Is This Company About to Fail?

It wasn't that long ago that the credit market was exceptionally tight. In spite of (or perhaps because of) Uncle Sam's help, almost no company that actually needed a loan was able to get one from a private lender at decent rates.

In fact, those that could get money at all were forced to pay outrageous interest for the privilege. General Electric, for instance, is paying Berkshire Hathaway 10% on its preferred shares, and GE had to sweeten the pot with warrants to get its rate that low.

And GE is a profitable industrial titan -- once the world's largest company -- which, even after its downgrade, still sports an impressive AA+ debt rating. When a company like that needed to dilute its shares to get a loan at double-digit rates, you know the credit market was tight. Although it was difficult and expensive, GE could borrow the cash it needed to operate. These days, not everyone is so lucky.

Who's the most at risk?
The credit market remains tricky. And in a tricky credit environment, companies that can't either roll over their debt or pay their debt and operate with what they have, are in danger of going under.

But with the possible exception of law firms that handle bankruptcies, nearly every company is feeling the pain of this economic downturn. So how can you tell whether a company is struggling just like everyone else -- or about to fail?

These three signs should make you sit up and take notice:

  • Substantial debt. Given this credit market, a company with significant debt that it can't pay off is a huge risk for shareholders.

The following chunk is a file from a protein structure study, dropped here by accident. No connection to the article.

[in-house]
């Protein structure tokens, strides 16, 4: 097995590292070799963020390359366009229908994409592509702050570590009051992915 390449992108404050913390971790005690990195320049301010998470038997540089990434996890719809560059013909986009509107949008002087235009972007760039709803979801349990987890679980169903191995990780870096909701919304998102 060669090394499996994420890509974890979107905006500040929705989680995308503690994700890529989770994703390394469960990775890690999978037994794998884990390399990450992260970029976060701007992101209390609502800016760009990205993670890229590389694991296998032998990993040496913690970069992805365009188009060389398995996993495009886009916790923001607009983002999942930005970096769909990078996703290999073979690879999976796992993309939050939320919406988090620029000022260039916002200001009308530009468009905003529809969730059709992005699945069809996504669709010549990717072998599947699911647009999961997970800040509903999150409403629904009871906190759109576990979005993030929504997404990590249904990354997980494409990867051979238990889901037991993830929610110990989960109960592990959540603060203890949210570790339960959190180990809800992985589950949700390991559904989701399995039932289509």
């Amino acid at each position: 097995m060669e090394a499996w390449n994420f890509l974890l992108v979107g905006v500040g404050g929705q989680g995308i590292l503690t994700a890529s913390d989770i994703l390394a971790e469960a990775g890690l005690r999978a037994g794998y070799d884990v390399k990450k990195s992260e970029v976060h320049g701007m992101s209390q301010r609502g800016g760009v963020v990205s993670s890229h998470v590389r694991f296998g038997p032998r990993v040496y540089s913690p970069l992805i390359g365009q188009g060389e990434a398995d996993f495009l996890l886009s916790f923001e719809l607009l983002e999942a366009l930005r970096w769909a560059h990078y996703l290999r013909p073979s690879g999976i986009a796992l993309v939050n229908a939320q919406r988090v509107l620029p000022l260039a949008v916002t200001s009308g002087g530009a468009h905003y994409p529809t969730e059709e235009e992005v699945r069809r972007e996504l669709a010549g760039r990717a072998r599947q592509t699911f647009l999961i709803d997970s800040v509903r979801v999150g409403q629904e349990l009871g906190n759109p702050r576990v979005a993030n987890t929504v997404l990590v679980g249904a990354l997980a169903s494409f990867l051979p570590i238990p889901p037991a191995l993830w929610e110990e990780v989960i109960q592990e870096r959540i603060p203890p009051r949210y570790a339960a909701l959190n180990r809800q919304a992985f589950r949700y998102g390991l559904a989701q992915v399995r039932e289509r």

• Negative tangible book value. This means that a company's total worth is tied up in its brands, its goodwill, and its ability to generate cash, leaving nothing physical to borrow against.
  • Negative earnings. These signal that the company hasn't been able to run its business profitably in recent quarters.

When you put all three of those high-risk signs together, you get companies like these:

Company

Tangible Book Value
(in millions)

TTM Net Income
(in millions)

Total Debt
(in millions)

United Continental Holdings (Nasdaq: UAL  )

($5,172)

($106)

$9,174

SBA Communications (Nasdaq: SBAC  )

($1,036)

($215)

$2,807

Clear Channel Outdoor (NYSE: CCO  )

($276)

($148)

$2,562

AMR (NYSE: AMR  )

($4,904)

($1,219)

$11,497

Level 3 Communications (Nasdaq: LVLT  )

($1,829)

($759)

$6,264

Warner Music Group (NYSE: WMG  )

($2,489)

($115)

$1,936

Hovnanian Enterprises (NYSE: HOV  )

($344)

($116)

$1,731

Source: Capital IQ, a division of Standard & Poor's. TTM = trailing 12 months.

Of course, not every company that shares these traits is on the verge of failure, and I'm not suggesting that the above companies are literally about to fail.

SBA Communications, for instance, owes at least part of its losses to a charge related to early debt repayment. And Clear Channel Outdoor seems to be turning the corner, helped in large part by the stabilization of the advertizing market.